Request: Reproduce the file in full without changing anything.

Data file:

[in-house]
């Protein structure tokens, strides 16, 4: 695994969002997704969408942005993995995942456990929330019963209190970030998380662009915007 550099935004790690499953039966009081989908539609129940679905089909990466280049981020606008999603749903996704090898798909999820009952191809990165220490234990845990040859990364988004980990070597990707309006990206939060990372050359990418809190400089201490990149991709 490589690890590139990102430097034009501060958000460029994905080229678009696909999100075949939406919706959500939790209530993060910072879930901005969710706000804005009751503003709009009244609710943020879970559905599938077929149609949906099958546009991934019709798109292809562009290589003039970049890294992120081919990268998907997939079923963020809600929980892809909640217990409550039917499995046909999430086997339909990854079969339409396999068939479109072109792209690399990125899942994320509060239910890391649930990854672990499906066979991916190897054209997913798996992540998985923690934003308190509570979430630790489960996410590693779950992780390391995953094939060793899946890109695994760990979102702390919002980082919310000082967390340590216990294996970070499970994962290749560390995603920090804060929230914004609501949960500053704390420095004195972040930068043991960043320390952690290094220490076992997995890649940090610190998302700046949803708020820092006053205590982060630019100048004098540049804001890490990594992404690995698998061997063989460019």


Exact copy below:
[in-house]
């Protein structure tokens, strides 16, 4: 695994969002997704969408942005993995995942456990929330019963209190970030998380662009915007 550099935004790690499953039966009081989908539609129940679905089909990466280049981020606008999603749903996704090898798909999820009952191809990165220490234990845990040859990364988004980990070597990707309006990206939060990372050359990418809190400089201490990149991709 490589690890590139990102430097034009501060958000460029994905080229678009696909999100075949939406919706959500939790209530993060910072879930901005969710706000804005009751503003709009009244609710943020879970559905599938077929149609949906099958546009991934019709798109292809562009290589003039970049890294992120081919990268998907997939079923963020809600929980892809909640217990409550039917499995046909999430086997339909990854079969339409396999068939479109072109792209690399990125899942994320509060239910890391649930990854672990499906066979991916190897054209997913798996992540998985923690934003308190509570979430630790489960996410590693779950992780390391995953094939060793899946890109695994760990979102702390919002980082919310000082967390340590216990294996970070499970994962290749560390995603920090804060929230914004609501949960500053704390420095004195972040930068043991960043320390952690290094220490076992997995890649940090610190998302700046949803708020820092006053205590982060630019100048004098540049804001890490990594992404690995698998061997063989460019």